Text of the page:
Briefly, the Automatic adapter contains GPS, mobile data and an accelerometer, and plugs into the OBD-II port on all 1996 or newer cars sold in the US.
The device monitors your driving – reporting events such as ‘ignition on’, ‘trip start’, ‘hard acceleration’ and ‘hard braking’. The app collates the information to give you your trip history, car’s current location, and stats on your fuel consumption with tips for improving it (hint – minimize hard acceleration and hard braking!). Interestingly for us developers, the device also has an API (currently in ‘alpha’ release!), so you can register your own app and retrieve trip data and events.
Automatic kindly gave me an adapter to experiment with, and I used Matt Welch’s excellent blog post and code as a starter. Matt’s app includes a Visualforce page to manage authorization of the app’s access to your Automatic data via OAuth, but I wanted to try out a feature quietly introduced in Spring ’14, Authentication Provider ‘OAuth-only flow’.
You might be familiar with Authentication Providers as the mechanism for linking accounts at providers such as Facebook and Google with Force.com, allowing single sign-on. It’s a great feature, but sometimes, you just want access to APIs on behalf of a user, without linking their account in a login context. For instance, you might write an app that needs to retrieve a user’s Google contacts. You could configure the OpenID Connect provider to allow the user to login to your org via Google, but then you need to decide how you’re going to map identities from Google to Salesforce, write a Registration Handler, and direct users through the login process, even though you don’t really need any of that.
Spring ’14 introduced the ability to run the OAuth flow outside the login context, so an app can have the platform redirect the user to authorize API access at a provider then return control. This is ideal for integration with API providers such as Automatic – they’re not set up for OpenID Connect, but they do OAuth just fine. My users can log in to Salesforce as normal and, in my app, hit a button to make the connection with Automatic. It’s easier to show the flow that explain it – here’s a video:
To achieve this, I forked Matt’s code (I’ll send a pull request as soon as I update the README, Matt!) and modified it in a few key areas:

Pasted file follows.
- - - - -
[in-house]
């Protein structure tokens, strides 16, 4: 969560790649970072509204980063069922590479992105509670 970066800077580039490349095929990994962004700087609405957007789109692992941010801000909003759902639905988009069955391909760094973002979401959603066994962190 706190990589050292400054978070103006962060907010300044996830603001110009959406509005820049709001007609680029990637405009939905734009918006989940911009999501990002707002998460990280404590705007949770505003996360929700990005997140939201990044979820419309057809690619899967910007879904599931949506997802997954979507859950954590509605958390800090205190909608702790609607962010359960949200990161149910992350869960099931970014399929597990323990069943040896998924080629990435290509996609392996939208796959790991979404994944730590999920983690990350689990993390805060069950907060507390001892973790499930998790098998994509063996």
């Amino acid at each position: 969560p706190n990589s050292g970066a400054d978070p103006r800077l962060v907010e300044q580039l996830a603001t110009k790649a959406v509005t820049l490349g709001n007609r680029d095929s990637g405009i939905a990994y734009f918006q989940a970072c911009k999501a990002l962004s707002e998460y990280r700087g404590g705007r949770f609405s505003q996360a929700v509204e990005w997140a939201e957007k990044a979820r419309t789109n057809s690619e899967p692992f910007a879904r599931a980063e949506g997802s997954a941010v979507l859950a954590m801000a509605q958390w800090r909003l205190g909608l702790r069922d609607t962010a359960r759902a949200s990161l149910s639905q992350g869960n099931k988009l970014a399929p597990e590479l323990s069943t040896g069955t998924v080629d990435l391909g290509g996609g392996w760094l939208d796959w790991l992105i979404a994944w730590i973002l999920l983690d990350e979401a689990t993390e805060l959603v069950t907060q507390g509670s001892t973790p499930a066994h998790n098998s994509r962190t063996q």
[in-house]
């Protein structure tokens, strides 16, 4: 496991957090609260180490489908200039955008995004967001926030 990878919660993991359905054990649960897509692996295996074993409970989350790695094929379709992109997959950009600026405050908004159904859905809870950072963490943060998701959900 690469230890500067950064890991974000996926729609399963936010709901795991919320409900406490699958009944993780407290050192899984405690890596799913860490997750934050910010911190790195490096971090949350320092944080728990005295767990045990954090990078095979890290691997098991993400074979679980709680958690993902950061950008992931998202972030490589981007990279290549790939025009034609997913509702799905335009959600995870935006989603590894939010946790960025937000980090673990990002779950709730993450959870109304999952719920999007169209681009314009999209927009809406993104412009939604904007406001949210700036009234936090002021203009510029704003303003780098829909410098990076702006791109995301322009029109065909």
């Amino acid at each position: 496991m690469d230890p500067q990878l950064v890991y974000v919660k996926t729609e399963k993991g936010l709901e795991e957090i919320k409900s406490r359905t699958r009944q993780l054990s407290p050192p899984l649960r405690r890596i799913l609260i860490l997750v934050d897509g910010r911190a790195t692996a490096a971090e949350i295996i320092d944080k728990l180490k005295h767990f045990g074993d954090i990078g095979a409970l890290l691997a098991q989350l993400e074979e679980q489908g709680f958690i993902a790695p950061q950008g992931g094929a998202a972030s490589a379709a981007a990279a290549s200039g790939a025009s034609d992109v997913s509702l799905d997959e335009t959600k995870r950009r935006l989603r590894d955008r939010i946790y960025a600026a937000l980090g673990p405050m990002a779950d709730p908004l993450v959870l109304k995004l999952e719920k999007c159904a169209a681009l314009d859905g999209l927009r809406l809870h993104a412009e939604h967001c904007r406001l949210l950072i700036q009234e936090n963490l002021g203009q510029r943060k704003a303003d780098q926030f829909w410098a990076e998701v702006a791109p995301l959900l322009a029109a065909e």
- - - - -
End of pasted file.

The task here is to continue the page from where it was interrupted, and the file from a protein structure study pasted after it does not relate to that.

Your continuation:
- Use the OAuth-only flow on the built-in Authentication Provider rather than hand-rolled OAuth via Visualforce pages (less code, more functionality, yeah!)
- Add an ‘Automatic ID’ field to the User object, rather than keeping user information in a custom setting, We can now manage drivers by just setting the Automatic ID on their User record.
- Retrieve past trips via the Automatic API as well as gathering new trips via the webhook.
Here’s the code to kick that flow off:
Let’s break it down… The OAuth-only URL is available on the Authentication Provider detail page, but, given a few bits of metadata, we can construct it, since it has a well known format:
/services/auth/oauth/ORG_ID/AUTH_PROVIDER_NAME. Notice we also supply a
startURL query parameter that tells the Authentication Provider to redirect the user back to the current Visualforce page once the flow is complete.
After a successful flow, we can get the OAuth access token via the Auth.AuthToken.getAccessToken() method:
One benefit of using the Authentication Provider for OAuth is that the platform manages tokens – it stores the Automatic access token against the user record. You can see the evidence in the ‘Third-Party Account Links’ section on the user detail page:
Note – at present you can’t easily read Authentication Provider metadata from Apex, so we get the Authentication Provider metadata from a custom setting:
Now it’s a snap to call the API and retrieve trips:
Note the code to handle an expired access token – this is a common pattern with OAuth. Route all calls through a single handler, check the API return code, and, if the access token has expired, refresh it. Note also that the platform will do this for us.
There’s one more piece of code to consider. The user may authorize access to an API, giving our app an access token, but later revoke that access at the API provider. This is different from token expiry – refresh won’t work. Our app needs a way to check that a token is valid before using it. The simplest way? Just try an API call:
Since this is a sample, we break out this functionality and display the state of the token, but a real app would hide the gory details from the user and just direct them through the OAuth flow as necessary.
Now you can connect vehicles on the move to the Salesforce1 Platform, the possibilities are endless: you could write an app to find the closest service vehicle to a customer, manage vehicle service scheduling, or perhaps analyze driving styles and send your lead-footed drivers for re-education. The AppExchange beckons!